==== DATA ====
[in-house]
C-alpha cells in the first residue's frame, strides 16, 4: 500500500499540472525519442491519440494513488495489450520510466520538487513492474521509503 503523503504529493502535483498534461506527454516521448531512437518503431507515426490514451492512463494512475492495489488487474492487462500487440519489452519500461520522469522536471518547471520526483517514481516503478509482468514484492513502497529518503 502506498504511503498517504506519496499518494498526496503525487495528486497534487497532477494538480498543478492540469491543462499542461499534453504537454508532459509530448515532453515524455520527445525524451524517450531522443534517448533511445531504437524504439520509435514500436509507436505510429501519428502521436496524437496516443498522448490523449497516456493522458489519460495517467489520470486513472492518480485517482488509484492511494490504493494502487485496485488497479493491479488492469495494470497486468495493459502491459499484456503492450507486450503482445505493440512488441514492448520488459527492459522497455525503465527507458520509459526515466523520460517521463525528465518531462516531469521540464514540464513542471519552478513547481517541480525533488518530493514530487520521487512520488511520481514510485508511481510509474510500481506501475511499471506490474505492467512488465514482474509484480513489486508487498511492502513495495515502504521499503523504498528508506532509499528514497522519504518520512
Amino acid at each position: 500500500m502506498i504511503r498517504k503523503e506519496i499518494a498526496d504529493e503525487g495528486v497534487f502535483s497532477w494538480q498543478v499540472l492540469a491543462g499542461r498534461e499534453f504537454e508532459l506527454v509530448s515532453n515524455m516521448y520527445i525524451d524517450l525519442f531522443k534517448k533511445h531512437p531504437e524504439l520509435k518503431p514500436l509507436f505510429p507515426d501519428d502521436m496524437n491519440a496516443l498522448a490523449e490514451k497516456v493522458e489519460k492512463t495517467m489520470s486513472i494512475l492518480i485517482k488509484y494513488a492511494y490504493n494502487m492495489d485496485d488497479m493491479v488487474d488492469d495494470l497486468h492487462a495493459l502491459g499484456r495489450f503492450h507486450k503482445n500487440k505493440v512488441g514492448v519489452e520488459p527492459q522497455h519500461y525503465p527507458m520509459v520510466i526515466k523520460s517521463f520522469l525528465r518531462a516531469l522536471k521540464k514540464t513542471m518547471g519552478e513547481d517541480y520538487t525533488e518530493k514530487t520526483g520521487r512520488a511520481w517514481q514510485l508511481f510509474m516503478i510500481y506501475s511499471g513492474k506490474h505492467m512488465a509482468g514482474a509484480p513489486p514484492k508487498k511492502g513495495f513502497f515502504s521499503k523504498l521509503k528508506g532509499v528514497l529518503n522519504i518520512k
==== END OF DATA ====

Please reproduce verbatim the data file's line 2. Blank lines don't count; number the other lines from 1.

C-alpha cells in the first residue's frame, strides 16, 4: 500500500499540472525519442491519440494513488495489450520510466520538487513492474521509503 503523503504529493502535483498534461506527454516521448531512437518503431507515426490514451492512463494512475492495489488487474492487462500487440519489452519500461520522469522536471518547471520526483517514481516503478509482468514484492513502497529518503 502506498504511503498517504506519496499518494498526496503525487495528486497534487497532477494538480498543478492540469491543462499542461499534453504537454508532459509530448515532453515524455520527445525524451524517450531522443534517448533511445531504437524504439520509435514500436509507436505510429501519428502521436496524437496516443498522448490523449497516456493522458489519460495517467489520470486513472492518480485517482488509484492511494490504493494502487485496485488497479493491479488492469495494470497486468495493459502491459499484456503492450507486450503482445505493440512488441514492448520488459527492459522497455525503465527507458520509459526515466523520460517521463525528465518531462516531469521540464514540464513542471519552478513547481517541480525533488518530493514530487520521487512520488511520481514510485508511481510509474510500481506501475511499471506490474505492467512488465514482474509484480513489486508487498511492502513495495515502504521499503523504498528508506532509499528514497522519504518520512